Aftermath of Marikana


Idasa – statement – aftermath of marikana (Acrobat Reader .pdf)

Time to re-establish local and regional dispute resolution processes and to look to the national peace secretariat for lessons which can be applied today.

The deaths of police, miners and security guards in and around Marikana in August this year were the most visible and recent manifestation of a growing problem in South Africa.

Professional and non-partisan management of the right to assembly, demonstration, picket and petition has broken down. On one hand marginalised and frustrated protesters have lost faith in the state and elected officials to hear and respond to their grievances; on the other non-partisan public order management to enable citizens to make their voices heard in a peaceful way has collapsed. The result is increasing police brutality and intolerance and increasingly violent and disruptive protests. This is a vicious cycle in which there can be no winners.

South Africa has been this way before. The rights enshrined in the Constitution speak directly to our past. The mandate of the police and other security services is also very clear: “national security must reflect the resolve of South Africans, as individuals and as a nation, to live as equals, to live in peace and harmony, to be free from fear and want and to seek a better life.” The constitution requires “good relations between the police and the community” and gives provinces authority to oversee this. The drafters of the Constitution lived through the breakdown in relations, the use of the police as a force of political repression, and the lack of freedom for the expression of grievances by citizens whether organised or not.

Clearly the culture of free peaceful political expression, irrespective of its ideology or partisan support, respected and protected by the police has to be recreated. Public violence has to be prevented and the voices of people have to be heard.

We call on South Africans to take responsibility for developing programmes of violence and police monitoring, peace building at local level and the accompaniment of protesters and picketers in order to ensure their safety and that of others. While the church was visible in Marikana as an independent reconciliatory and mediatory body after the massacre, this came too late. Preventive activity has to be taken and has to be organised.

We have left this too long, allowing the myriad of ‘service delivery’ protests to go unmonitored, unobserved and unresolved, leaving both local communities and poorly trained and equipped police, backed by the incorrect public order doctrines, vulnerable. Much damage has been done and this may well have led in part to the results seen in Marikana. Who can say what would have happened if a cadre of citizens and citizen organisations had been coaxing both police and protesters into more peaceful approaches in which trust was being developed that the Constitution would be upheld.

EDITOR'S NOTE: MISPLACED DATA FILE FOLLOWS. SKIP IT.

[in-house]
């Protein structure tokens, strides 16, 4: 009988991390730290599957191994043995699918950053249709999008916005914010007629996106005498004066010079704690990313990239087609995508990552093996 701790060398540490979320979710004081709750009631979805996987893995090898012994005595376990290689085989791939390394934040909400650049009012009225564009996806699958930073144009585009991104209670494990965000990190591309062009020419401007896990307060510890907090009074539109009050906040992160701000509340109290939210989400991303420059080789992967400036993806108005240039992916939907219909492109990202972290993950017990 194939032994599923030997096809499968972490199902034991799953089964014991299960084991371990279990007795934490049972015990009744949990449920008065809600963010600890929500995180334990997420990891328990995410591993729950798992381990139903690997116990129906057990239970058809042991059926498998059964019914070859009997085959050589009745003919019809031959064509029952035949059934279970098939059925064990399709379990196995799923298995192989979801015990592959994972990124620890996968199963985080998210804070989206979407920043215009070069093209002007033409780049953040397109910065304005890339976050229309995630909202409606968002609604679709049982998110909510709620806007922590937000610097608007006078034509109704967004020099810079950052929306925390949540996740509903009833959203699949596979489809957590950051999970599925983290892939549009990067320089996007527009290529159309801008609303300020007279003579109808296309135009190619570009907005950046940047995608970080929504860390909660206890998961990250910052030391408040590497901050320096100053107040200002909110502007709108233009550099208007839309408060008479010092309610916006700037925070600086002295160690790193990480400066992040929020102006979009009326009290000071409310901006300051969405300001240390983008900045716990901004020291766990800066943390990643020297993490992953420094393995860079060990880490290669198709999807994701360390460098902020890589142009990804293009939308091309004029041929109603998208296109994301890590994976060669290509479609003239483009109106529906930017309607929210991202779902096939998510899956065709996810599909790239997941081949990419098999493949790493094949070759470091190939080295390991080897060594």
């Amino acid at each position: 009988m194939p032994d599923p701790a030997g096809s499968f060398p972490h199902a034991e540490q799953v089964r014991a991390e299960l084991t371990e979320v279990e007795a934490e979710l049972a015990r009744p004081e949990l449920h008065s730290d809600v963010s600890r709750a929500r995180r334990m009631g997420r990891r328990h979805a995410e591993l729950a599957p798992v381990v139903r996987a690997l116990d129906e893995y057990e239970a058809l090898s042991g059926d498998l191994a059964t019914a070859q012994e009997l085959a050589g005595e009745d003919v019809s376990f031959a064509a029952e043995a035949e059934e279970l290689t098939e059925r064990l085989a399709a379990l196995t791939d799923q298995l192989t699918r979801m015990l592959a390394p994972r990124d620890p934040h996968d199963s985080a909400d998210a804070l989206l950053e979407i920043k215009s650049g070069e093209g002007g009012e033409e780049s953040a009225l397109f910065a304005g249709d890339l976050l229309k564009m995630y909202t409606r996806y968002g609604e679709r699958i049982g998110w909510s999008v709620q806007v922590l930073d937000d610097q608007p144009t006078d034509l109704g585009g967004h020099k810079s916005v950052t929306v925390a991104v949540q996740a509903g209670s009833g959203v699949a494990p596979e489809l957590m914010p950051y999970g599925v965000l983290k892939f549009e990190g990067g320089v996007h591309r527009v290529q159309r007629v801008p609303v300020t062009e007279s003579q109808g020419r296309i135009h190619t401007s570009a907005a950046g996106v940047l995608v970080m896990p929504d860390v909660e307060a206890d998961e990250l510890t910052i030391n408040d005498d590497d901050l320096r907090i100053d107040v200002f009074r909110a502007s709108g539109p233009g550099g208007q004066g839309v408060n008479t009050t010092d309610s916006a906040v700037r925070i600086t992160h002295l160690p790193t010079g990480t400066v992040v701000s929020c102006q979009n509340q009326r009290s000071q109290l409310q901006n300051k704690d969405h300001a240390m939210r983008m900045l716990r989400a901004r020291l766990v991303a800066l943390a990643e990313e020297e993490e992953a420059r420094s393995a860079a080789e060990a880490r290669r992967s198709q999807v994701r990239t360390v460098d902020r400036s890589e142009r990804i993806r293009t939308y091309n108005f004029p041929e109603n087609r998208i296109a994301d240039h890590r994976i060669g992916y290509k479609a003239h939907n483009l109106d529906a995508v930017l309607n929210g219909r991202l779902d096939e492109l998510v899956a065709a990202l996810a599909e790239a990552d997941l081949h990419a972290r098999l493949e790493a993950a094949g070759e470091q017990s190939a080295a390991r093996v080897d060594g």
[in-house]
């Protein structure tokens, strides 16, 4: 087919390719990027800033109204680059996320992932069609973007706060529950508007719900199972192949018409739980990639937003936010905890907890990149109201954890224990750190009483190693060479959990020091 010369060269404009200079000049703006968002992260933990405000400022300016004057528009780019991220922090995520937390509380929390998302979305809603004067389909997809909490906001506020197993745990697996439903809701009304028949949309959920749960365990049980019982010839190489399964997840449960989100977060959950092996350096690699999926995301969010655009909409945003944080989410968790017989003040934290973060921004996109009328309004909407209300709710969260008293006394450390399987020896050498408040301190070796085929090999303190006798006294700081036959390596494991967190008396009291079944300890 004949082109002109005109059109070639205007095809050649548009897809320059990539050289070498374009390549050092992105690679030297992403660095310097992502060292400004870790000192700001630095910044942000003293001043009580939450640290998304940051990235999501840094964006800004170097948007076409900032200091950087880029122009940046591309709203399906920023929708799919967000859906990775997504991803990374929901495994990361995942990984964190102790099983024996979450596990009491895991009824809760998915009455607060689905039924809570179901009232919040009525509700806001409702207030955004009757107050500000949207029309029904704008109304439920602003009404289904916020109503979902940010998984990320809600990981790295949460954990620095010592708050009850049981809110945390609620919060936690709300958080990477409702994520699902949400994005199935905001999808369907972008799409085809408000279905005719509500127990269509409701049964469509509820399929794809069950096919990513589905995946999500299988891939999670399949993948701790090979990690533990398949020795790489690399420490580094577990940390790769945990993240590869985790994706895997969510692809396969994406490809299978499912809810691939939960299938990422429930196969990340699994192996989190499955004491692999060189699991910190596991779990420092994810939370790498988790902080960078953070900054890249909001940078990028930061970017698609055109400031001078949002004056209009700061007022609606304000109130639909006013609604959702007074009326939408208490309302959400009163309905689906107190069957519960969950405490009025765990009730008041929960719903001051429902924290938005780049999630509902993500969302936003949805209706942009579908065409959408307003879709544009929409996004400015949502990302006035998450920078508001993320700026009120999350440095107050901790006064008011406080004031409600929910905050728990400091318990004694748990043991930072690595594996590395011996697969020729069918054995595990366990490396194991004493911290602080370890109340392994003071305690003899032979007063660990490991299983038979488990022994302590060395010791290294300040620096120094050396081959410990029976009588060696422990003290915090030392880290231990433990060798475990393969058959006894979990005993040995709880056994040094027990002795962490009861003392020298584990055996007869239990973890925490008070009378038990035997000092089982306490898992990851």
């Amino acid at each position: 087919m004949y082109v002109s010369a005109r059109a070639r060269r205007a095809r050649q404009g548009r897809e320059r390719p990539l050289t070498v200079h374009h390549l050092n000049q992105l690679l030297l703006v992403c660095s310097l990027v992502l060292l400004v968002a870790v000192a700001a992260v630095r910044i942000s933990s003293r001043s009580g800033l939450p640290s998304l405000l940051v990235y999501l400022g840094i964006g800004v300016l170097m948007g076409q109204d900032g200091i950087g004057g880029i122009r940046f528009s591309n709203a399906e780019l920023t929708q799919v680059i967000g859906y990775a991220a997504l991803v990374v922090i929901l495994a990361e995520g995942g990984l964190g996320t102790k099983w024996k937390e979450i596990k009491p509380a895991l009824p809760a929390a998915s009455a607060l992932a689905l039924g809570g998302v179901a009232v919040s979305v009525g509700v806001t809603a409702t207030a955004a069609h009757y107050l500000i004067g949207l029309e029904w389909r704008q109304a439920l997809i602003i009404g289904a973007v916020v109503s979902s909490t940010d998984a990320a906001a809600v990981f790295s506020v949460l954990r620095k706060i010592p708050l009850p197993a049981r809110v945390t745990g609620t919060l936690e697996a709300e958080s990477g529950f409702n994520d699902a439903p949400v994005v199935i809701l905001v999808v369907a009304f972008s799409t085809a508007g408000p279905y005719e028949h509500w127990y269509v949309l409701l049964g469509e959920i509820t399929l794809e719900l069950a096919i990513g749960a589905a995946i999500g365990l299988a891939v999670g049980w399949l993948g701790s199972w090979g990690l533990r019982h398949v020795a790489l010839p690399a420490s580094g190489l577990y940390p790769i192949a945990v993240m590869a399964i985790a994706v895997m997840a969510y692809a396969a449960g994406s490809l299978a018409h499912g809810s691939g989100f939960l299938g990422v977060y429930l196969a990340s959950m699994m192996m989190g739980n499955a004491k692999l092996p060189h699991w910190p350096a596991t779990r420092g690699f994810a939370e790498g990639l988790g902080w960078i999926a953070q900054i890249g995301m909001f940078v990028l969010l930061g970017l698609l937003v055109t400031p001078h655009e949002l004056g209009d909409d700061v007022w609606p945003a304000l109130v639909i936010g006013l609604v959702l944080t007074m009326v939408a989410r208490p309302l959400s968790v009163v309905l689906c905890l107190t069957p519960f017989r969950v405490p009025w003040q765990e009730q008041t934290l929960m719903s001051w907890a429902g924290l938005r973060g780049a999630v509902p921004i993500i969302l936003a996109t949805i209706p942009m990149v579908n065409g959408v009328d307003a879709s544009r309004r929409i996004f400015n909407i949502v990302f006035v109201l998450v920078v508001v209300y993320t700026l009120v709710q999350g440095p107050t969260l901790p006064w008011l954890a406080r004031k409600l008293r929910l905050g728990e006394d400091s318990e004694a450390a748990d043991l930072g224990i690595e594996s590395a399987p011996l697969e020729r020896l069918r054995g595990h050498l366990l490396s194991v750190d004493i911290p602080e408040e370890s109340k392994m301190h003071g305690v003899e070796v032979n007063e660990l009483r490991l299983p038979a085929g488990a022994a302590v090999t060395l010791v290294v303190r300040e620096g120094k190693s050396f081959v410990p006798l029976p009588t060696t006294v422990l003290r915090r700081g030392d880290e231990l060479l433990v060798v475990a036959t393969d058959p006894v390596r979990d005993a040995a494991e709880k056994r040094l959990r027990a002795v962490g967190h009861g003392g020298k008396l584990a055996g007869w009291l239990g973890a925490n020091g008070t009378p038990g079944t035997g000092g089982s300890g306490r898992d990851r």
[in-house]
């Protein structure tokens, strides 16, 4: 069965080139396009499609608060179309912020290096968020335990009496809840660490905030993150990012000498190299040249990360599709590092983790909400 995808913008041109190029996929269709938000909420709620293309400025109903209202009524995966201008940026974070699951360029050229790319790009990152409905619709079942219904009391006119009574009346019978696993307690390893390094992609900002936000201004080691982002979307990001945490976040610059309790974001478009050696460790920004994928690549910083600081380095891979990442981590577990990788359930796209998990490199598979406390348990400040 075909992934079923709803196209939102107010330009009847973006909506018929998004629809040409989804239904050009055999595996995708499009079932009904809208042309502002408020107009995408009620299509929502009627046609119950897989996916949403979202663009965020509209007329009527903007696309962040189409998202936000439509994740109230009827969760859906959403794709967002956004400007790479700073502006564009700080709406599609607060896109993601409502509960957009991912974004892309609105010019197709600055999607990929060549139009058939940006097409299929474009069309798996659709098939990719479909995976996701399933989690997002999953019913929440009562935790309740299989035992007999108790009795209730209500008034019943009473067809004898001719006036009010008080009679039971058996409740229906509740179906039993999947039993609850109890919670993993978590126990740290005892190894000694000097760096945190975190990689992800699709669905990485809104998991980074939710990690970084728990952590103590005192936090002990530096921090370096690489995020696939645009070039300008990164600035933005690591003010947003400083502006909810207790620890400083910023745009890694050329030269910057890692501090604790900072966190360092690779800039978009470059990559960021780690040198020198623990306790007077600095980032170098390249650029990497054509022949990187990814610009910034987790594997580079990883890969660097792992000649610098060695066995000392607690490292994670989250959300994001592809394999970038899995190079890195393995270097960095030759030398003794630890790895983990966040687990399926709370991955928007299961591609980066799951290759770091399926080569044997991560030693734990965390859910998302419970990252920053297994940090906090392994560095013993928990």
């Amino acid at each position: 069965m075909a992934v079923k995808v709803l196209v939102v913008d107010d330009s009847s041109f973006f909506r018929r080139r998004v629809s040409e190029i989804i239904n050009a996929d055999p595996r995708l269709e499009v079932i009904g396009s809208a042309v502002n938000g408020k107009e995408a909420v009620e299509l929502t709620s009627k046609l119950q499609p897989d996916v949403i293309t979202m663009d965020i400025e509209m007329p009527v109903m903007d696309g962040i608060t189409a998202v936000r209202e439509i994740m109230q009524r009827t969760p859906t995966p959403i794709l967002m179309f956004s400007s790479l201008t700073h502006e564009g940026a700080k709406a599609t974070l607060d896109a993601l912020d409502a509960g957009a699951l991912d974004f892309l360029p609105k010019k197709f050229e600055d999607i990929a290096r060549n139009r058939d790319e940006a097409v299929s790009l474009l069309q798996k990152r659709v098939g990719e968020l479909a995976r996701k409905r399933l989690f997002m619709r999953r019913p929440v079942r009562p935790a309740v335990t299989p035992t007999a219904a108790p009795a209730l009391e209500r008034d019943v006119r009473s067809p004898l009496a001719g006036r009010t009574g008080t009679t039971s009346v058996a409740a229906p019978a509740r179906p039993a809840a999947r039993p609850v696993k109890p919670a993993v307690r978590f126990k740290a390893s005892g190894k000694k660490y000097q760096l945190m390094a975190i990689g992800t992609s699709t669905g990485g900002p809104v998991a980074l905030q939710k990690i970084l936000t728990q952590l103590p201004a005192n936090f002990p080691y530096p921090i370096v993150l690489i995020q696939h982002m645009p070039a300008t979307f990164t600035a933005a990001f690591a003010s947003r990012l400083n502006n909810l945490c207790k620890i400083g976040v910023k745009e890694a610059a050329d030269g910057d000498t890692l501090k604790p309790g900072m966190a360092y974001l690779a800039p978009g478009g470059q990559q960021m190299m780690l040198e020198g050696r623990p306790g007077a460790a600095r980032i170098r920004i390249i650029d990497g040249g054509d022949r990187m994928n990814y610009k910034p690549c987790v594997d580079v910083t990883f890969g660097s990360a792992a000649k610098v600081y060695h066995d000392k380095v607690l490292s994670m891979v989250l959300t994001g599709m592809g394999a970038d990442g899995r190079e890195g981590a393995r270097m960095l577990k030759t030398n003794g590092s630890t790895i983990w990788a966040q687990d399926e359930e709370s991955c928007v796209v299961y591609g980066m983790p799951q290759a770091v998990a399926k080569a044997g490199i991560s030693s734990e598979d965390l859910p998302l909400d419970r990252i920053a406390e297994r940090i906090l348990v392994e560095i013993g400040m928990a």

We want to remind the nation of the National Peace Accord which had 5 inter-related actions: a Code of Conduct for political parties and organisations; a Code of Conduct to be adhered to by every police official to the best of his or her ability, as well as a detailed agreement on the security forces; An agreement on development with two parts:

“The process of reconstruction and socio-economic development aimed at addressing the causes of violent conflict, must be conducted in a non-partisan manner, that is, without being controlled by any political organisation or being to the advantage of any political group at the expense of another” and “Reconstruction and developmental projects must actively involve the affected communities. Through a process of inclusive negotiations involving recipients, experts and donors, the community must be able to conceive, implement and take responsibility for projects in a co-ordinated way as close to the grassroots as possible. In addition, reconstruction and development must facilitate the development of the economic and human resources of the communities concerned.” A commitment to investigate violence and ensure it has media attention; and The establishment of a National Peace Secretariat with local and regional dispute resolution committees.

South Africa closed the book on these very important transitional processes but unfortunately we have lost the civic and state commitment to reducing public violence and the capacity to do this which was created in these various hard working and successful collaborations of citizens and the state.

In the light of the Marikana massacre and the festering protests in the Northern Cape at present, we believe it is time to construct an equivalent suitable to the present day.

For more information contact Idasa External Relations Manager Olmo von Meijenfeldt on or on +27 (0)79 872 8092
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